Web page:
Around the start of the last century, water shortages in Greater Boston caused the state government to look to Western Massachusetts for supplies of clean drinking water. The Wachusett Reservoir was completed around 1908, and in the Twenties, the people of the Swift River valley lost their battle against eastern Massachusetts, and construction of the Quabbin Reservoir begun. The towns of Enfield, Greenwich, Prescott and Dana were disincorporated, their citizens evicted from their homes, and all structures in the way of the future reservoir razed. Construction took place during the thirties, and the reservoir filled during the forties, becoming the largest inland body of water within the Commonwealth of Massachusetts.
Today, it supplies most of eastern Massachusetts with water. To protect the water, the area around it is a reservation. Yesterday, I took the motorcycle out for a ride around there. The roads around the reservoir are great for motorcycling — curvy, and not too crowded.
Between weather and family stuff and a new motorcycle, I haven’t been diving much at all this year. A couple of weeks ago, Andrew and I did Loblolly Cove; I knew I’d see some neat stuff as soon as I … Continue reading →
I took this past Monday off, and spent most of it paddling the Charles River from Bridge Street in Dover to the Natick Dam. Although the foliage was a little pre-peak, it was still a gorgeous day –clear and crisp, … Continue reading →
I did a pair of dives late afternoon and evening yesterday with my friends Andrew and Jim. The end of summer is a great time to do a dusk/night dive, because the earlier sunsets allow you to do it at … Continue reading →
I did a pair of shore dives with my friend Andrew Sunday off of Old Garden Beach in Rockport. Old Garden is where I got certified, and it’s still one of my favorites because of its easy entry. It’s a … Continue reading →
Yesterday, I was fortunate enough to go diving again off my friend Jack’s boat. The weather was perfect, and the water had warmed up quite nicely after the 46° of my last dives. After heading out the Annisquam River, we … Continue reading →
I was looking through my old negatives to see if I could find the negative of the picture of my Dad that I posted last September, when I came across yet another box of slides. The box contained a bunch of rejected slides, pictures that were either too light or too dark to be part of a slide show. That was then. Now, we can edit pictures digitally, so I figured they were worth a second look. I found about fifteen that looked like they might be worth a quick scan to see if there was anything worth the work of fixing them.
Of the first four, this was the most promising. It’s a picture of my sister and me from 1963, taken by my father.
It looks like it was from the tail end of a roll — light fogged at the right and top, and covered with fungus.
Not bad at all. So what did I do?
I cropped much of the fogged area out of the picture. (The ‘Before’ picture is actually cropped).
I added an initial overall Curves adjustment to make the darks darker and the lighter areas lighter, and adjust the color.
I added a second Curves adjustment on top of the first, masked with a layer mask with a very soft bottom edge, over the top half of the picture. This layer makes the top part of the picture darker and more contrasty, and further adjusts the colors.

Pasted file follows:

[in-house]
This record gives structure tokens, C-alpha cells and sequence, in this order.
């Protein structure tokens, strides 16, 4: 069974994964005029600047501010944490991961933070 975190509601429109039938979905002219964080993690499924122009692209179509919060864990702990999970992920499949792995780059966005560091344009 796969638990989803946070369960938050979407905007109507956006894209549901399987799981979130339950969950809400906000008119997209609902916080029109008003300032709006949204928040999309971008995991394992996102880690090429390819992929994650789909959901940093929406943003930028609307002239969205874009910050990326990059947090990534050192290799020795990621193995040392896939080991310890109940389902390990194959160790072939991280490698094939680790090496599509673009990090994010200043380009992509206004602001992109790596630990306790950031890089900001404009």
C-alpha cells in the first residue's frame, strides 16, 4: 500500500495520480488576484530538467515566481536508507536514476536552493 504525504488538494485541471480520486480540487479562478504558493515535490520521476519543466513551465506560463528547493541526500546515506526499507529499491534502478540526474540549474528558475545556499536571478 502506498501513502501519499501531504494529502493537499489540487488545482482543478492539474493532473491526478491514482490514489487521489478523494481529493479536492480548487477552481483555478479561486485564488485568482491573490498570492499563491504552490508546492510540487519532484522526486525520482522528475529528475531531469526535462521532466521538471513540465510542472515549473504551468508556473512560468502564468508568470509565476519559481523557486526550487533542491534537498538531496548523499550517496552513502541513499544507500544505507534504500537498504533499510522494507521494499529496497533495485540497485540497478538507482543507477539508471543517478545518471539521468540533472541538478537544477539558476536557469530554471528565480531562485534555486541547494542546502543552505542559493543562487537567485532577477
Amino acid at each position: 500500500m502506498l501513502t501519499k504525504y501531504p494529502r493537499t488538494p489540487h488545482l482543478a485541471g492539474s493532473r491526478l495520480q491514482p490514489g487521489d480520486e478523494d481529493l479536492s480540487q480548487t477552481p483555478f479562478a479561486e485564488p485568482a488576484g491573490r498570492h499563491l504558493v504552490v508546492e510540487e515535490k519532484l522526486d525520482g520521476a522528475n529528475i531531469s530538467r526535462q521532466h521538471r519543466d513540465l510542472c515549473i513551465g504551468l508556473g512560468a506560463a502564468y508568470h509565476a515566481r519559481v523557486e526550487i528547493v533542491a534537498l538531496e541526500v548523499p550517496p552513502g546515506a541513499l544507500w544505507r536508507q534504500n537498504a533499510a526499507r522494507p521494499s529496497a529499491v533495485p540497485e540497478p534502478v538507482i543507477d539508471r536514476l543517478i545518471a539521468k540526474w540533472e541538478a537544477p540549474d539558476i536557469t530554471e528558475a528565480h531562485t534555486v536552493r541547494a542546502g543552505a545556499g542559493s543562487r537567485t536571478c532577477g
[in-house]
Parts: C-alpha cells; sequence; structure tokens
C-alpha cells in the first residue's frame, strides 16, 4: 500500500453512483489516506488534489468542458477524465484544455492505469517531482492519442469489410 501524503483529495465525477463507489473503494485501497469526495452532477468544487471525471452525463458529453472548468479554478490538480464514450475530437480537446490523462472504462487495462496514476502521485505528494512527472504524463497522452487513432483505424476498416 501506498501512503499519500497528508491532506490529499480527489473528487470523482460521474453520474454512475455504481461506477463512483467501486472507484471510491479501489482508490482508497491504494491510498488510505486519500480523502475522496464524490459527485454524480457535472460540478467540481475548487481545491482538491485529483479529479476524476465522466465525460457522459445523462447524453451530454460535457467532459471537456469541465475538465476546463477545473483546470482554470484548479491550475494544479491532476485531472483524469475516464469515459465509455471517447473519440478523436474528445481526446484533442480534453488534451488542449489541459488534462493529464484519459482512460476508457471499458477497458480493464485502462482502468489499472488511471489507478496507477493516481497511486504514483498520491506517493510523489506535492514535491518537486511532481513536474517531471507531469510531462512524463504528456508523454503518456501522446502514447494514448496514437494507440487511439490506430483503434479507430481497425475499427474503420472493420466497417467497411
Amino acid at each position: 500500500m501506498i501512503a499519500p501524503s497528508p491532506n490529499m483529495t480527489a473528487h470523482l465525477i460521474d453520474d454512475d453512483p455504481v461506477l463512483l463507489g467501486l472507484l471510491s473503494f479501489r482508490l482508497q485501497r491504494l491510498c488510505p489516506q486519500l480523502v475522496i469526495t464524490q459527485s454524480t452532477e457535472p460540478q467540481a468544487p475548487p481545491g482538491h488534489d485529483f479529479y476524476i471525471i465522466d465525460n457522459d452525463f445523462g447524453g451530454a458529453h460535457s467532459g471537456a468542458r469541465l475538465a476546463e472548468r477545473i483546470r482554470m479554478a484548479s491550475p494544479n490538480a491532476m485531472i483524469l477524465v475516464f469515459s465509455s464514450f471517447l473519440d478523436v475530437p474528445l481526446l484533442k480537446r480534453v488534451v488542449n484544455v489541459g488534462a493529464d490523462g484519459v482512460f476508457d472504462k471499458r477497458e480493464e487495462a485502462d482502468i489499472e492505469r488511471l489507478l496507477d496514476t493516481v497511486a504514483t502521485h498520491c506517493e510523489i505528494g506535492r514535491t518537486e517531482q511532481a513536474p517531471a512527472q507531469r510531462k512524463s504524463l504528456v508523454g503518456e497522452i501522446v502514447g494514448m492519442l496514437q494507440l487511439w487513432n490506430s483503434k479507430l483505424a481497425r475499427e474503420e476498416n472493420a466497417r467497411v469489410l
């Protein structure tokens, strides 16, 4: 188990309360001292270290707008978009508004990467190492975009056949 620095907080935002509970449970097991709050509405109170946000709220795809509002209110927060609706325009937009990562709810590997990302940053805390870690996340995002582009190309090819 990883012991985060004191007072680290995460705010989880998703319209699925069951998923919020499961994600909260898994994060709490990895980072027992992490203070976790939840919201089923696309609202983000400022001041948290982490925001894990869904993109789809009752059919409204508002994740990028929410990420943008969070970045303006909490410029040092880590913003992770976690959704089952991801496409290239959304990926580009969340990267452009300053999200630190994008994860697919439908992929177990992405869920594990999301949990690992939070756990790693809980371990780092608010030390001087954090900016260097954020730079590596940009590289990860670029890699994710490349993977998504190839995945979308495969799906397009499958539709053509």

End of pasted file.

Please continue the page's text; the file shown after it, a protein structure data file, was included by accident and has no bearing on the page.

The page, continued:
Used the Spot Healing Brush to clean up the biggest bits of dirt on the scan. Things like hairs and especially large clumps of mold.
Cleaned up some (but not anywhere near all) of the mold tendrils on the faces. Just the very largest spots — there was way too much mold damage on this picture to spot them all away individually.
Dealt with the blue mold spots. These occur where the fungus has eaten through the yellow dye layer of the emulsion. For some, like the blue spot on my face, and some of the blue spots on the couch, I used the Clone Stamp Tool. In other places, like along the back wall and the spot in my sister’s hair, it was sufficient to use the Sponge Tool to desaturate the blue away.
I used the Sponge Tool and Burn Tool to desaturate and darken the edge fogging on the right side of the picture.
Finally, I duplicated my layer, ran the Dust and Scratches filter on it, masked it, and then removed the mask away from any edges.
The problem with the Dust and Scratches layer is that it works by blurring the spots away, and can also blur away detail. Usually, I only need to unmask the Dust and Scratches layer where there are dust spots. Usually, if there are particularly bad areas, they’re confined to the sides, which are out of focus anyway. Not this picture. I had to accept this image was not going to be as clean as I’d like.The fungus damage was way too extensive, and covered every square millimeter of the film. So I unmasked everything away from any sort of edge. For example, I unmasked the skin if the faces, but left the edge of the lips and eyes from the base layer showing, to retain the sharpness of the edges.
Overall, though, considering the state of the original image, not too shabby, even if I do say so myself.
Friday marked the last day of diving. In the morning, Ralph, the Quinnans, Debie and I revisited Aquarius, because of its easy sandy entry. Interestingly enough, possibly due to Barbara making me more aware of them, I saw a ton … Continue reading →
Thursday started with a pair of boat dives. For me, the first one was kind of embarrassing, as I burned through my air and was the first one back on the boat. The second one was actually pretty productive, as … Continue reading →